Paul Ogden, M.D.
Teamwork is the new mantra of medicine. Collaboration across different disciplines improves health care outcomes and partnerships with multi-investigator research teams are required to solve society’s greatest health challenges. That’s why the Texas A&M Health Science Center (TAMHSC) team is joining forces with the Texas Medical Center team, with a common motto: improve human health through medical education and scientific discovery.
Earlier this year, we launched a partnership with Houston Methodist Hospital, affording medical students the opportunity for clinical training alongside world-class doctors and scientists in the Texas Medical Center. Collaborations like this enhance the medical education we offer our students and provide access to the research innovation in Houston; it’s an exciting partnership that we hope to expand in the coming years.
Working hand-in-hand with colleagues from institutions across Houston, our scientists are also pushing the frontiers in biomedical research—from discovering new drugs to boost the body’s natural immune system to protect against a wide range of deadly infections, to using bacteria to heal chronic wounds in the form of a cost-effective dressing. Of note, TAMHSC recently joined the Gulf Coast Consortia, which brings together the best talent, across translational boundaries and from multiple institutions within the Texas Medical Center, in order to improve human health. Additionally, a $6 million CPRIT grant will allow our Combinatorial Drug Discovery Program to join together with peers across the Texas Medical Center to repurpose current drugs into new therapies, which holds great promise in the fight against cancer.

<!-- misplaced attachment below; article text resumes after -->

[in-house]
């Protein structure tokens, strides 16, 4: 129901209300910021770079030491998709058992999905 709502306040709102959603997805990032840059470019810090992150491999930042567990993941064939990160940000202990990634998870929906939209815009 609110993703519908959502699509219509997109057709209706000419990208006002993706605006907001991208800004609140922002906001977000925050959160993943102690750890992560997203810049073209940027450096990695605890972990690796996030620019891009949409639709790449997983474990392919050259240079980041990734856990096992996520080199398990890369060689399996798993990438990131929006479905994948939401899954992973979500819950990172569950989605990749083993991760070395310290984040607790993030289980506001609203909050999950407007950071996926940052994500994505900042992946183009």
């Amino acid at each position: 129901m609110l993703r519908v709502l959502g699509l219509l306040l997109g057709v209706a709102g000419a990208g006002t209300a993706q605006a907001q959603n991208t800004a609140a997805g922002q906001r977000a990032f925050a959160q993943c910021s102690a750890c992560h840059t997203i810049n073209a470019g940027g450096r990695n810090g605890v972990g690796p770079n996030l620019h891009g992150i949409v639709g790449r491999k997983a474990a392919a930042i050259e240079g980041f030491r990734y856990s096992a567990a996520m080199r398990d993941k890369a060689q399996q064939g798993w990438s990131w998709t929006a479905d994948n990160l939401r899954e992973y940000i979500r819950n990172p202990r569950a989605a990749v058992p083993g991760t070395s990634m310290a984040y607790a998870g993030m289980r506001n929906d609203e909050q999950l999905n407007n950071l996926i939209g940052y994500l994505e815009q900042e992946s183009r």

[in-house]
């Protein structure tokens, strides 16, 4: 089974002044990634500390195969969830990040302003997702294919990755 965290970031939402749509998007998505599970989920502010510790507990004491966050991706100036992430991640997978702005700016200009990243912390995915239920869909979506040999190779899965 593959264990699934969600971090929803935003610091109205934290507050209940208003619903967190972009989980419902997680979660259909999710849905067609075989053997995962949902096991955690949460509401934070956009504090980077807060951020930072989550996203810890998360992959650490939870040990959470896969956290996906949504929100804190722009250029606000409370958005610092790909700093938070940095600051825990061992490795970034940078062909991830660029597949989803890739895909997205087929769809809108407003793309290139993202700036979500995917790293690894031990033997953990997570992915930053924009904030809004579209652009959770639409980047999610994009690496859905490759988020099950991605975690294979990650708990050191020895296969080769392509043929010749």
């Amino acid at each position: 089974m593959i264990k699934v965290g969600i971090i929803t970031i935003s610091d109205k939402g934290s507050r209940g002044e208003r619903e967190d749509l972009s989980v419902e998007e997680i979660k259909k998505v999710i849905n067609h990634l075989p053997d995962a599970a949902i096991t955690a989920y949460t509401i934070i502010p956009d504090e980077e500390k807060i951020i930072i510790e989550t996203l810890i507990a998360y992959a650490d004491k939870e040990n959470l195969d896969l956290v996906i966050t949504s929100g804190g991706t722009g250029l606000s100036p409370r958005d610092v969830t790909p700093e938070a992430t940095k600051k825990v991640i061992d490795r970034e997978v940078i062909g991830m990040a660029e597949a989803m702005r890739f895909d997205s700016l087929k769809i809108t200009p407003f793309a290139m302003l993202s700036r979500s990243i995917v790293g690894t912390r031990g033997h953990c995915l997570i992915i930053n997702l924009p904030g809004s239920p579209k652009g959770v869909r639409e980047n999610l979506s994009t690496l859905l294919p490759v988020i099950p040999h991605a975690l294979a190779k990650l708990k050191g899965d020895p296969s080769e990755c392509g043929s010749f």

Looking ahead, 2016 promises exciting endeavors for TAMHSC, including the proposed TMC3 campus. We have, for a number of years, greatly valued our partnerships among collaborating institutions within the resource-rich Texas Medical Center and we look forward to further expanding the Aggie presence in Houston over the next year. The best is yet to come.